Guitars

In this day and age it’s rather common to order a guitar online and have it shipped to your home. Even in the shop where I’m working people often ask for a ‘new’ guitar from the warehouse when they’re finished trying the guitars that are hanging on the wall.
Maybe I’m old fashioned, but I’m still convinced that every guitar is different and if you found that one guitar that you liked in the shop, that should be the one you take home. That guitar from the warehouse, still in the box, can be totally different. Soundwise and playwise. That’s why I can’t understand how you can order a guitar online. You should play, feel and smell the instrument first. Yes that’s right, if you have ever smelled a new Gibson guitar, you know what I mean.

So I believe there is a truth in the old adage, keep searching untill you find the right guitar. But I’ve also heard people say that the guitar will find you. Quite philosophical isn’t it. Maybe it’s to far fetched, but let me know what you think after I told you this story.

About a month ago a guy walks into our shop. He has an old Gibson, that he hasn’t played for years. It was given to him by his uncle when he was a kid. It’s some kind of ES model, he can’t recall the number and it must be from the fifties or sixties. So the golden age of electric Gibson guitars. He wants to have it fixed so it can be played again.
When I hear the words vintage Gibson, I’m all ears. In my mind it still could be anything, because he doesn’t seem to know a lot about it. So I tell him that I gladly help him out and that he can bring the guitar in whenever he likes.

A few weeks later he shows up with said guitar. It is indeed a Gibson ES model. It is very worn, but it definately has a cool vibe. At first sight I can’t completely make out what exact model it is. It might be an ES335, but that tailpiece looks weird. It’s also not a fifties guitar, I’m guessing late sixties.
We hook it up and no sound. After fiddling with the toggle switch I manage to get some sound out of the neck pickup. The strings are old and there is also one string missing, but from what I hear it sounds kinda cool.
I tell him I can fix it, and that the guitar has still quite some value even if it’s from the late sixties.
He agrees with leaving it behind so I can have a closer look and see what I can do.

I know I have to take my time and be very careful with such an old guitar, so I have to wait a couple of days before my schedule allows it to work on the guitar.
In the meantime I find out it is a 1966 model ES335. Similar to the Eric Clapton Cream model. It has the small block inlays and it once had a trapeze tailpiece that has been modified to a stop tailpiece.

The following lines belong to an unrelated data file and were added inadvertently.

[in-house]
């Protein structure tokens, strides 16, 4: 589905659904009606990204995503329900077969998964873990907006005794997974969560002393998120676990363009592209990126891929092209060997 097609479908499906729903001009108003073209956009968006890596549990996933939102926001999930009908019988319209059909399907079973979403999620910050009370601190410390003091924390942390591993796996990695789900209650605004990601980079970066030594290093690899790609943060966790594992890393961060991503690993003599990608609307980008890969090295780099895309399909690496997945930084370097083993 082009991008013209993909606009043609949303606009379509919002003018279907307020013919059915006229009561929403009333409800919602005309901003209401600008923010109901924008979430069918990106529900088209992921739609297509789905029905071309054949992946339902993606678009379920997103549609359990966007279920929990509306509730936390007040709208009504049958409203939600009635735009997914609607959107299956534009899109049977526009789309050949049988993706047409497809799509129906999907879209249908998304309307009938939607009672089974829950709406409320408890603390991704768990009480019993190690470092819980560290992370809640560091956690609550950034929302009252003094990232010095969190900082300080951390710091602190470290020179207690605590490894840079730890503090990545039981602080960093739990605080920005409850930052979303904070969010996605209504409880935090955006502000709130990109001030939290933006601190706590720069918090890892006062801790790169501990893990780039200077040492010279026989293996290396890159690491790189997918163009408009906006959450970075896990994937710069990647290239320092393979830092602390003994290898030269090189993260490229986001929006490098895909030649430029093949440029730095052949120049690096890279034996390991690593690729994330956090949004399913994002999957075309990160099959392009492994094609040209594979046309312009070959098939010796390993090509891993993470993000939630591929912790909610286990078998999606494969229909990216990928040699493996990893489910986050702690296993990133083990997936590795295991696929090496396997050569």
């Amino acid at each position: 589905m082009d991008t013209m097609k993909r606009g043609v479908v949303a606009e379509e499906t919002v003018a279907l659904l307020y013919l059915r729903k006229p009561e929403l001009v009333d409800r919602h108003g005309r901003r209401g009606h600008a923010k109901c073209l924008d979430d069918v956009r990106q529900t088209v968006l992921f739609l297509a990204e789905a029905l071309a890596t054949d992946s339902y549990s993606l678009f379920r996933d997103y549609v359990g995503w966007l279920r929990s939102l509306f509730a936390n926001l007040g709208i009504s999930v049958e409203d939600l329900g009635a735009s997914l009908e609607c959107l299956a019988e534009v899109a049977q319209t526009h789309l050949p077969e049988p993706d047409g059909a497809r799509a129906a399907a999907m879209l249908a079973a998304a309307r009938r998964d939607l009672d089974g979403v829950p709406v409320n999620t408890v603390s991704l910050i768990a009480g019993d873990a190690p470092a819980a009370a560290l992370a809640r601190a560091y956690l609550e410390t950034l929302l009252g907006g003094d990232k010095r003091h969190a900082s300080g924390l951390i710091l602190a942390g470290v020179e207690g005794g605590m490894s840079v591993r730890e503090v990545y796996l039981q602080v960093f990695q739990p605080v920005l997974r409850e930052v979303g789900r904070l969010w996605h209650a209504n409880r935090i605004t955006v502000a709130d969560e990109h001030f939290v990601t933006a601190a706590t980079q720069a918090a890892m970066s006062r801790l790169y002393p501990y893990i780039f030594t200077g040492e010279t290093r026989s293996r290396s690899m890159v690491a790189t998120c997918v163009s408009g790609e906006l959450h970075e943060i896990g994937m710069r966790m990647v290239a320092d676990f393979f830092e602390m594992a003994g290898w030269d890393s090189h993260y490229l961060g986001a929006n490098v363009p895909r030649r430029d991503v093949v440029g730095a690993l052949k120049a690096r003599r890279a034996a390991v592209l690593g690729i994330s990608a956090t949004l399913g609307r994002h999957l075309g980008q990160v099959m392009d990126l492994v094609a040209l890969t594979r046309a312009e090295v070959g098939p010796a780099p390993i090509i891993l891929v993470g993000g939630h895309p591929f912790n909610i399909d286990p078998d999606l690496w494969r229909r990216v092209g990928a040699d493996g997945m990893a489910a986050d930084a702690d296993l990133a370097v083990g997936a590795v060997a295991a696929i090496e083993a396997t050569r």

When taking it apart I find out it had a refret, a good one by the way, it has Gibson pickups, but they’re ten years younger than the guitar and somebody removed the pole pieces, the tuners have been changed and it’s very natural reliced. All in all still very cool. Actually from a players perspective these are the perfect upgrades. Better tuners, a refret and the stop tailpiece modification.

I clean and fix the electronics and clean the rest of the guitar and restring it with a fresh set of strings. I can’t wait to hear this baby come to life.
I plug it into an amplifier and the sound is amazing, very resonant and responsive. Wow, what a guitar. I’ve been thinking about maybe buying the guitar, because the guy told me he might sell it when I fixed it.
During the day I play it some more. We have some friends over that day at the shop and everybody who plays it agrees with me. This guitar has definately something. The idea of puchasing this guitar is getting more and more actractive.
In my mind I make some calculations. In short the only thing that is original is the guitar itself. Almost all the hardware has been replaced, plus the worn condition of the guitar. From a collectors perspective the guitar doesn’t has that much value. A guitar like this in mint condition with the original case will go for something like 7000 euros. But not this one.

I decide to take the guitar home with me and play it for a while and see if I still like it, when I compare it to my other guitars and play it through my own rig.
And guess what, I can’t put the guitar down. So what to do now.

I give the guy a call. I tell him I’ve been working on his guitar and I really like it. And since he told me he might sell it, I tell him that I’m interested. But that we still have to come to an agreement on the price.
I explain to him all the things that aren’t original, but that for me it will be the perfect guitar. He sounds very cool about it and he says he liked talking to me in the shop and he saw how passionate I am about guitars.
I make him an offer and also tell him that I still have to invest quite some money if I want to replace the hardware for some original parts.
Like I said he is very cool about it and we work out a deal we’re both happy with.

He lives not far from the store so I can stop by his place right after work to close the deal. When I get there we talk a little bit. I’m thrilled and he is happy that the guitar is going to someone who really loves it and will play it again. It’s been sitting in his home for years. And he is glad that it’s going to be used again.

So now I’m the owner of a vintage Gibson ES335, for me it’s perfect. The upgrades are ideal for a gigging musician. And I don’t have to worry to much about scratching the guitar, because it’s already very worn.

So to go back to the beginning of my story, I do believe this guitar found me. It might sound strange, but to me it feels that way. Somehow this was meant to be. I’m so happy about it and I know I will play it for a very long time.

To conlude this story. If you’re passionate about something and work really hard, good things will come to you. Always remember that.

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